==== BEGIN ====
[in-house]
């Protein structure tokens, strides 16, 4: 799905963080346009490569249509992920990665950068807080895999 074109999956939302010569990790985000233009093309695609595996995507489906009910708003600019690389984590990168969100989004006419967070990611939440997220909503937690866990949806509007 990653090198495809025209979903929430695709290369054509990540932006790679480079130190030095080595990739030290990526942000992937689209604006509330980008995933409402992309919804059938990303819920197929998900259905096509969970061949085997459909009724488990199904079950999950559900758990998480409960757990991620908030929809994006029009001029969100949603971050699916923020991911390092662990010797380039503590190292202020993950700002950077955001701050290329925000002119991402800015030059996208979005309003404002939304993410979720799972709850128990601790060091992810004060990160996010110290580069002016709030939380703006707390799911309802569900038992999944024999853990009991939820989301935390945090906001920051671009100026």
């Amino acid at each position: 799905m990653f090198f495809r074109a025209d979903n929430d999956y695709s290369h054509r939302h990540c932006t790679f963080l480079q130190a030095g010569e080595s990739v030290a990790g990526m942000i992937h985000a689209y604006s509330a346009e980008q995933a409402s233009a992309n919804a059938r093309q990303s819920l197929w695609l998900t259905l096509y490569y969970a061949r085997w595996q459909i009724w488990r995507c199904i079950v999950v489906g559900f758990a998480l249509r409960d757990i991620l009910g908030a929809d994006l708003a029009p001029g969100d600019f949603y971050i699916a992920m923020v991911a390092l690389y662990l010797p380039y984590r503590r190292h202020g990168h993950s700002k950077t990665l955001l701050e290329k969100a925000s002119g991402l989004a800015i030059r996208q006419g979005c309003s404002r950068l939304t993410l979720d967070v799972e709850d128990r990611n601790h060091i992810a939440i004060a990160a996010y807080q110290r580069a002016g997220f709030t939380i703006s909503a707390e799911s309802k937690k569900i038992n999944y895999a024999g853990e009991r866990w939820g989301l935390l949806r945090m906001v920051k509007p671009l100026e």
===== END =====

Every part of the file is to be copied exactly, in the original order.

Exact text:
[in-house]
């Protein structure tokens, strides 16, 4: 799905963080346009490569249509992920990665950068807080895999 074109999956939302010569990790985000233009093309695609595996995507489906009910708003600019690389984590990168969100989004006419967070990611939440997220909503937690866990949806509007 990653090198495809025209979903929430695709290369054509990540932006790679480079130190030095080595990739030290990526942000992937689209604006509330980008995933409402992309919804059938990303819920197929998900259905096509969970061949085997459909009724488990199904079950999950559900758990998480409960757990991620908030929809994006029009001029969100949603971050699916923020991911390092662990010797380039503590190292202020993950700002950077955001701050290329925000002119991402800015030059996208979005309003404002939304993410979720799972709850128990601790060091992810004060990160996010110290580069002016709030939380703006707390799911309802569900038992999944024999853990009991939820989301935390945090906001920051671009100026």
């Amino acid at each position: 799905m990653f090198f495809r074109a025209d979903n929430d999956y695709s290369h054509r939302h990540c932006t790679f963080l480079q130190a030095g010569e080595s990739v030290a990790g990526m942000i992937h985000a689209y604006s509330a346009e980008q995933a409402s233009a992309n919804a059938r093309q990303s819920l197929w695609l998900t259905l096509y490569y969970a061949r085997w595996q459909i009724w488990r995507c199904i079950v999950v489906g559900f758990a998480l249509r409960d757990i991620l009910g908030a929809d994006l708003a029009p001029g969100d600019f949603y971050i699916a992920m923020v991911a390092l690389y662990l010797p380039y984590r503590r190292h202020g990168h993950s700002k950077t990665l955001l701050e290329k969100a925000s002119g991402l989004a800015i030059r996208q006419g979005c309003s404002r950068l939304t993410l979720d967070v799972e709850d128990r990611n601790h060091i992810a939440i004060a990160a996010y807080q110290r580069a002016g997220f709030t939380i703006s909503a707390e799911s309802k937690k569900i038992n999944y895999a024999g853990e009991r866990w939820g989301l935390l949806r945090m906001v920051k509007p671009l100026e």